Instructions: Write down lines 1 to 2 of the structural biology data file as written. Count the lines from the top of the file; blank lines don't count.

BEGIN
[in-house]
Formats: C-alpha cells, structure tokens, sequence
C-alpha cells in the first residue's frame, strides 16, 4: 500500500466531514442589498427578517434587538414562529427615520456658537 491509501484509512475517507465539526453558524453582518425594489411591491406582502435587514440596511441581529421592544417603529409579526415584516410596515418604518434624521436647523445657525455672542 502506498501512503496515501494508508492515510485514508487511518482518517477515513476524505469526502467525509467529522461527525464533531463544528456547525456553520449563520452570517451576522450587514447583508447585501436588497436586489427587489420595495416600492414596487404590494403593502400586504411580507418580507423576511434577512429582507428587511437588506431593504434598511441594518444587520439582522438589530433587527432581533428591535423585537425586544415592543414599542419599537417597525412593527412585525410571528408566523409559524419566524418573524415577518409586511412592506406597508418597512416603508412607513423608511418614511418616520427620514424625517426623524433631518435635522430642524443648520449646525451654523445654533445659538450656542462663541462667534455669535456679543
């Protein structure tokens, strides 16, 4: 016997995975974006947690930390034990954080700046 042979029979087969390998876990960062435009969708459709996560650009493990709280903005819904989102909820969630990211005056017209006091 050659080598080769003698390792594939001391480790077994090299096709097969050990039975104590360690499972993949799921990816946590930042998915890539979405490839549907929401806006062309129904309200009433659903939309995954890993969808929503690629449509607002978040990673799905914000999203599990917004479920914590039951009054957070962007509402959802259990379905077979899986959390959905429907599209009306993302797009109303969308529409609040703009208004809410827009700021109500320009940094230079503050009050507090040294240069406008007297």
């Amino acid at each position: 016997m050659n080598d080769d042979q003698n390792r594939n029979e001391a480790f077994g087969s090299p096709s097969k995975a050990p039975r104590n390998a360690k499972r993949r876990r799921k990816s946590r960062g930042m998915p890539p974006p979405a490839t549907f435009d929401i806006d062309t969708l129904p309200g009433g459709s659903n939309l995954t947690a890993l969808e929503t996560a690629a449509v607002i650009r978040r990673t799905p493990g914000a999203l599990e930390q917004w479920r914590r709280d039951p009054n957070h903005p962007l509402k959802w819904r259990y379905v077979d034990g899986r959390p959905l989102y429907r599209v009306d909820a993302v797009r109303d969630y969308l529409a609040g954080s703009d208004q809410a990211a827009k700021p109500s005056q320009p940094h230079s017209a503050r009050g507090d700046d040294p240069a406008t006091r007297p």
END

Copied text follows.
[in-house]
Formats: C-alpha cells, structure tokens, sequence